Kai, a balloon runner and Romani, lent this incredibly touching perspective to the book because of his backstory and general personality. I especially loved that we could see through his eyes and experiences the touches of racism he also experienced – reminding us that other groups as well were targeted.
Another aspect which I loved, more than I expected, was the romance in the story. It was incredibly cute and it made me cry many times. It ruined my makeup before a party. (Tip: don’t follow in my footsteps, read it when you don’t have to host people in your apartment in half an hour). It had all the right elements for me: attraction with a genuine sense of sharing, laughter, and difficult conversations.
Locke explores a myriad of other themes: the repeating nature of history, the challenges of faith in the face of adversity, the difficulty of finding our home, the morality of people, the ways we try to influence fate, and even the necessity of letting go of love. The book, in its entirety, is fabulous in that respect: the way it is able to have this balance of themes. And there are just so many other touches that Locke puts into her writing, which make this book everything, like Benno’s entire perspective, the interaction between magic and science, Kai’s sister, and so much more.
(I’d like also to mention that this is ‘darker’ than some other YA fiction I have read, that also interrogates privilege, but also this topic in general. I really enjoyed that, because it is done in a fantastic way. It doesn’t obscure the atrocities, but it also doesn’t throw them into your face. All these mentions are absolutely there for a purpose and this type of discussion about it is exactly what I think we need more in fiction).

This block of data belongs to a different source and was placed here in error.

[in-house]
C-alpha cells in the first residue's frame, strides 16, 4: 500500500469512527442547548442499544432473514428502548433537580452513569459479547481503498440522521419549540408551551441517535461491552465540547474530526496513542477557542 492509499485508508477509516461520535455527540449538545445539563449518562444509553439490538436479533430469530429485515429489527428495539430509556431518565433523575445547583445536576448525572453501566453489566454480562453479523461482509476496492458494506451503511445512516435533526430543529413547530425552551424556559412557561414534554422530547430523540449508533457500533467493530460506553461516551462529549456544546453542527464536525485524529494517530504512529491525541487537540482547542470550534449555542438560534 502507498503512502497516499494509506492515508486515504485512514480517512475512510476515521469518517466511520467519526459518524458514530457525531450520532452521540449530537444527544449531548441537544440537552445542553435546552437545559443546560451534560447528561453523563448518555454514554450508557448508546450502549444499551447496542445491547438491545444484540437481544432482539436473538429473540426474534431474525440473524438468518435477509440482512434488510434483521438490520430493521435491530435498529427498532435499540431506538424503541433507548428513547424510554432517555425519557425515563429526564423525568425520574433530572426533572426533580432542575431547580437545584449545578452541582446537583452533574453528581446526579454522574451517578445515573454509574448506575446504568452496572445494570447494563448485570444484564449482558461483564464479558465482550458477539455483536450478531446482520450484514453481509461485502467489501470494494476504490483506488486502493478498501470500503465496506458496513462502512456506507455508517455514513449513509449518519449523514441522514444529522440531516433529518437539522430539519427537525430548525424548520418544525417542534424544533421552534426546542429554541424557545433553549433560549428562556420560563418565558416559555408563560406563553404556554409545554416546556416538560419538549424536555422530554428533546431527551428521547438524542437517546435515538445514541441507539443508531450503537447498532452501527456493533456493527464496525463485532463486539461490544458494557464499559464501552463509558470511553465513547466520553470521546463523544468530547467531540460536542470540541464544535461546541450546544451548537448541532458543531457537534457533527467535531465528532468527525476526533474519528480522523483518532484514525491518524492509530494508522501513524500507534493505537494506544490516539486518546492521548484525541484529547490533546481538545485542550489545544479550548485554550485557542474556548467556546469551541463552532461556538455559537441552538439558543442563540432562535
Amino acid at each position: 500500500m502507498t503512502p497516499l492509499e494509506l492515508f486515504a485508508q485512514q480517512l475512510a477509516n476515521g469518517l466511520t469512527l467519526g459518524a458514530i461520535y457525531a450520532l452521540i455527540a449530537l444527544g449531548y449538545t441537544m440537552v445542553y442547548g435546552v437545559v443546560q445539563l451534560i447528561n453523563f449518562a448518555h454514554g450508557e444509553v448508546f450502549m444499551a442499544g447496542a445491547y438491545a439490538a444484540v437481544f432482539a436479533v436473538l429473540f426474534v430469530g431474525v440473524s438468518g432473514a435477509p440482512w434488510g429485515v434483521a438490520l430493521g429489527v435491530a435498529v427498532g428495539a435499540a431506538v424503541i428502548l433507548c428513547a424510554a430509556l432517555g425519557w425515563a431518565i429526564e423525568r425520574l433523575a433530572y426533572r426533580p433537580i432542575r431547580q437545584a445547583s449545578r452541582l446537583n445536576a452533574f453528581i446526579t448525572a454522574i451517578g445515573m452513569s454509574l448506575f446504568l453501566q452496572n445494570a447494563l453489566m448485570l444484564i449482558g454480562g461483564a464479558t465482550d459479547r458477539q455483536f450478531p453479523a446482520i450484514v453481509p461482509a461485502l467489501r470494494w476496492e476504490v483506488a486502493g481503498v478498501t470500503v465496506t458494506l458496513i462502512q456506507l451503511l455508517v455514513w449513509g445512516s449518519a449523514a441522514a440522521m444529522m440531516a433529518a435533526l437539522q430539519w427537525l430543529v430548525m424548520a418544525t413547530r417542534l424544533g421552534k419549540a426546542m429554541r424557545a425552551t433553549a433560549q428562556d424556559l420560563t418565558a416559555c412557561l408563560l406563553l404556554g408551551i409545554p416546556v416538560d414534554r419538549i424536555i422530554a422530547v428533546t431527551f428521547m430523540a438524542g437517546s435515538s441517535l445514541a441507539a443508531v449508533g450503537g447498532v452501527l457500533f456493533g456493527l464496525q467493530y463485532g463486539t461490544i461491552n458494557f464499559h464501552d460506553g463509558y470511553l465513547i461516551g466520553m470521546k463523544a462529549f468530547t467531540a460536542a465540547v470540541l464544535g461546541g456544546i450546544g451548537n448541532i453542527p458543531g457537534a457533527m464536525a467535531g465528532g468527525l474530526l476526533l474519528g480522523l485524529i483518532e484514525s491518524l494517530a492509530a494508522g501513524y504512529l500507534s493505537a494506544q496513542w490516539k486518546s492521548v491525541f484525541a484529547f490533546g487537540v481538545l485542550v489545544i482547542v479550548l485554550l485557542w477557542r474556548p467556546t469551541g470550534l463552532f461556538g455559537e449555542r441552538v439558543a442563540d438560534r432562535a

(Addendum number four, I barely talk about the plot here, but I wanted to devote a little space to it, because it is also worth mentioning! It slowly enfolds you into its magical cocoon. The pieces start to slam together at the end as the drama and tension increases. There is a mystery to why Ellie goes back in time that is not only meaningful, but full of consequences that could ripple across time).
Because of its timeliness with the current issues of anti-Semitism, but also the ignorant acts of hate, The Girl with the Red Balloon engages with these similar discussions – and the individual acts of rebellion – in a thoughtful way. It’s not just a love story, it’s not just a book about the Holocaust, but it’s something deeper than that. There are ways we are separated, physically and invisibly, from those we love, our future, or even our past. It is poignant, rich, and meaningful. The Girl with the Red Balloon has the power to resonate within you, to make you feel hopeful in the face of the injustice, and will change how you look at red balloons forever.
You can pick up The Girl with the Red Balloon on Amazon(US), at your local indie, and add it to Goodreads. Please consider buying the e-book so that Katherine receives just compensation for these gorgeous words.
Also if you do pre-order it, don’t forget to submit your receipt for some goodies
Disclaimer: I received a copy of this book in exchange for an honest review from Netgalley.
What’s a thing that has been completely changed for you since reading it? Statues and Doctor Who, train stations and Harry Potter?